Anna Wohlrab and Gioel Gioacchino
Anna used this technique for conflict resolution facilitations with at-risk youth, while working with Global Majority at Rancho Cielo, Salinas, California. Through this exercise she realized that young people can have very particular fears because their experience is rooted in a very specific context. The exercise also pointed out the universality of fears. This helped to build empathy and spark new conversations within the group.
Understanding each other’s fears can bring researchers and research participants to empathize in a more authentic way. It helps researchers expand their perception of the community by better grasping what people might worry about, and how they might perceive danger.
This exercise creates an opportunity for participants to act out their fears – by exaggerating their emotions through movement, they can take a step towards exorcising them. In allowing for patterns to emerge, this exercise could generate crucial knowledge and collective reflection about the systemic difficulties a community might be facing.
Introduce the exercise by asking the group to define empathy. Ask what it means to them personally, and what it means within their community. Explain that the exercise will help the group explore how to build empathy and support each other to overcome our fears.
Ask participants to stand in a circle and think of a sound that represents fear to them. Ask one participant to start producing the sound repetitively, while all other participants join in, one by one, so that in the end the whole room is filled with a chorus of fear.
Provide 3 small pieces of paper to each participant and ask them to write one fear per paper, always starting with “I am afraid of…”. Once they are done, ask them to fold them up, so they stay anonymous. Have everyone put their fears in a balloon, blow it up and tie the knot. Invite the group to throw the balloon in the middle of the circle.
Ask each participant to grab a balloon (ideally not theirs). Each participant will pop their balloon, one by one, and read out loud the fear on the paper, always starting with “I am afraid of…” . Once somebody reads out the fear, ask the rest of the group to act out with a movement and/or sound what the fear might feel like in their body. Repeat until each person in the group has read a fear.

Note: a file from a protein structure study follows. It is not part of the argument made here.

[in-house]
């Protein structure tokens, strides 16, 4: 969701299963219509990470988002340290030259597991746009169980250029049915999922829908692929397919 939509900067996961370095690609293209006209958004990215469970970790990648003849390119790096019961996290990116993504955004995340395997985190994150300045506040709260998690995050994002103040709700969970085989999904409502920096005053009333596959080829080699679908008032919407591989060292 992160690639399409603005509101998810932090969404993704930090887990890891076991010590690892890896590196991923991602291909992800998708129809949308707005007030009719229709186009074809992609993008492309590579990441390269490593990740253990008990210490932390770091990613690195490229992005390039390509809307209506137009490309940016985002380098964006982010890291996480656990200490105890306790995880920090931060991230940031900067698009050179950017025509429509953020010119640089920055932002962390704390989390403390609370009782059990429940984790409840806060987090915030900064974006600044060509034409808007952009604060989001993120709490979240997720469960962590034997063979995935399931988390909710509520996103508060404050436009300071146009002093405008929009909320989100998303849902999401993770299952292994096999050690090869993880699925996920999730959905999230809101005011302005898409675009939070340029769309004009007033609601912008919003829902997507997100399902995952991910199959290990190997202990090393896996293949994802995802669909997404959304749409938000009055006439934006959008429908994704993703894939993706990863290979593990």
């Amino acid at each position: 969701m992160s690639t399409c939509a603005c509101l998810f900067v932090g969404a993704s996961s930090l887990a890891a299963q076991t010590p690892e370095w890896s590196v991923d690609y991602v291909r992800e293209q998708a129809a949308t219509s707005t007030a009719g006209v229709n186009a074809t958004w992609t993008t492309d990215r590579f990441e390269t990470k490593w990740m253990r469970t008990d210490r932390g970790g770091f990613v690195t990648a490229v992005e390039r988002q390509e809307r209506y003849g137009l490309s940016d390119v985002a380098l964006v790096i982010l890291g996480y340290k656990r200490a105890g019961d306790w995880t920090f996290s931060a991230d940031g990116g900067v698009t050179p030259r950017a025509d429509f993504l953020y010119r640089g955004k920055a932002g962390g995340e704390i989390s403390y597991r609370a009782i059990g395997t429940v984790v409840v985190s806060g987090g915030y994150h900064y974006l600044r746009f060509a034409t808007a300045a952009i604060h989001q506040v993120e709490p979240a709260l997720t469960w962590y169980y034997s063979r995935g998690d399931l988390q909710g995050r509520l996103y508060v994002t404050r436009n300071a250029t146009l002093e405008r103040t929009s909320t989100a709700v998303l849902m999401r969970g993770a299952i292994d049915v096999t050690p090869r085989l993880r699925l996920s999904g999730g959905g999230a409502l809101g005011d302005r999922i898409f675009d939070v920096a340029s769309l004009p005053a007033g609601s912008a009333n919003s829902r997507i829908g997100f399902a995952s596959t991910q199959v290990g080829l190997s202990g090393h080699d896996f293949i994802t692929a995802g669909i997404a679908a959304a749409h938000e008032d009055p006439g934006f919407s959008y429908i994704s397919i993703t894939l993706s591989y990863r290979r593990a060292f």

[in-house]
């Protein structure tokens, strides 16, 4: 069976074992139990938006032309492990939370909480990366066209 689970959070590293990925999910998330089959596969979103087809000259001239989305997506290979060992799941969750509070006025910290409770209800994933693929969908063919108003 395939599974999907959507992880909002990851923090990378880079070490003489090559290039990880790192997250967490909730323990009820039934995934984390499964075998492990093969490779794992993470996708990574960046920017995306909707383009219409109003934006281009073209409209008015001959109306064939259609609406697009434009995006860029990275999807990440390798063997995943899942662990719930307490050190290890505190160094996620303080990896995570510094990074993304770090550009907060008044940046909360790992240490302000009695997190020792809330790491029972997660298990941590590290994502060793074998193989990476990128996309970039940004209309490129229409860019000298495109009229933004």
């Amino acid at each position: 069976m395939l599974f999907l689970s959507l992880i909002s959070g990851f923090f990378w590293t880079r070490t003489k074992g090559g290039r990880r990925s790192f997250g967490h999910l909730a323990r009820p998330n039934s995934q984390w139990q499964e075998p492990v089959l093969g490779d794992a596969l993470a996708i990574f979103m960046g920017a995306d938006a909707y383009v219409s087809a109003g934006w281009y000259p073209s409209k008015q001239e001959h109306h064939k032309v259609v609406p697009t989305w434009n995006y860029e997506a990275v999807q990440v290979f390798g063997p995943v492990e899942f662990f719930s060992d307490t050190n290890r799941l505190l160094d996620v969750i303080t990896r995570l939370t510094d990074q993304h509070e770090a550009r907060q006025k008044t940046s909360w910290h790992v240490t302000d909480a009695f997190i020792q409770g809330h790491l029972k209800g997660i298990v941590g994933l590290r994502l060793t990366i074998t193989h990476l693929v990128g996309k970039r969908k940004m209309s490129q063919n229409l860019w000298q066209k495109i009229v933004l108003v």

When the circle has been completed, and each person has gone at least once, ask participants to close their eyes. Invite participants to observe: how do the fears they have been interpreting feel in their body. Which fears felt most powerful? Invite participants to imagine how their life could feel without this fear and move their body to represent that imagined fearless life. From this position, ask participants to open their eyes and share out loud one tip they want to share with the group on how to overcome fears.
The technique allows the participants to reflect on their own and their peers’ fears. It also allows them to see how others interpret them. The content can be used to identify problem patterns in a community.
The exercise also builds empathy; by reading each other’s fears out loud, people are invited to empathize with the fears of others by embodying those fears.
Sometimes people don’t want to share their fears, so some people will only write down less intimate fears such as “spiders”. However, since they get to write down three fears there is usually enough for a meaningful debrief. Sometimes these fears can stir up a lot of emotions. For example, one student wrote: ‘I am afraid of myself’. Since everything was anonymous, it led to a great conversation on what this can mean, and how an individual, as well as other community members might support or contribute to such a fear.
Doing embodied work is hard and awkward if there isn’t the right kind of warm up. We’d recommend doing other community building exercises before arriving to this one.
Instead of using balloon, you can put the fears in a hat. You can also have participants crumple up the papers and throw them in a corner.
Make sure to have everyone read out the same number of fears. If there is a very large group just have them write two fears and have everyone only read one so as to increase the chances of at least one fear being read out loud of each participant.
Following this exercise, you might want to do the Community Mapping exercise. This will invite participants to locate their fear within a geographical space and increase the richness of your data.
No additional resources for this technique…
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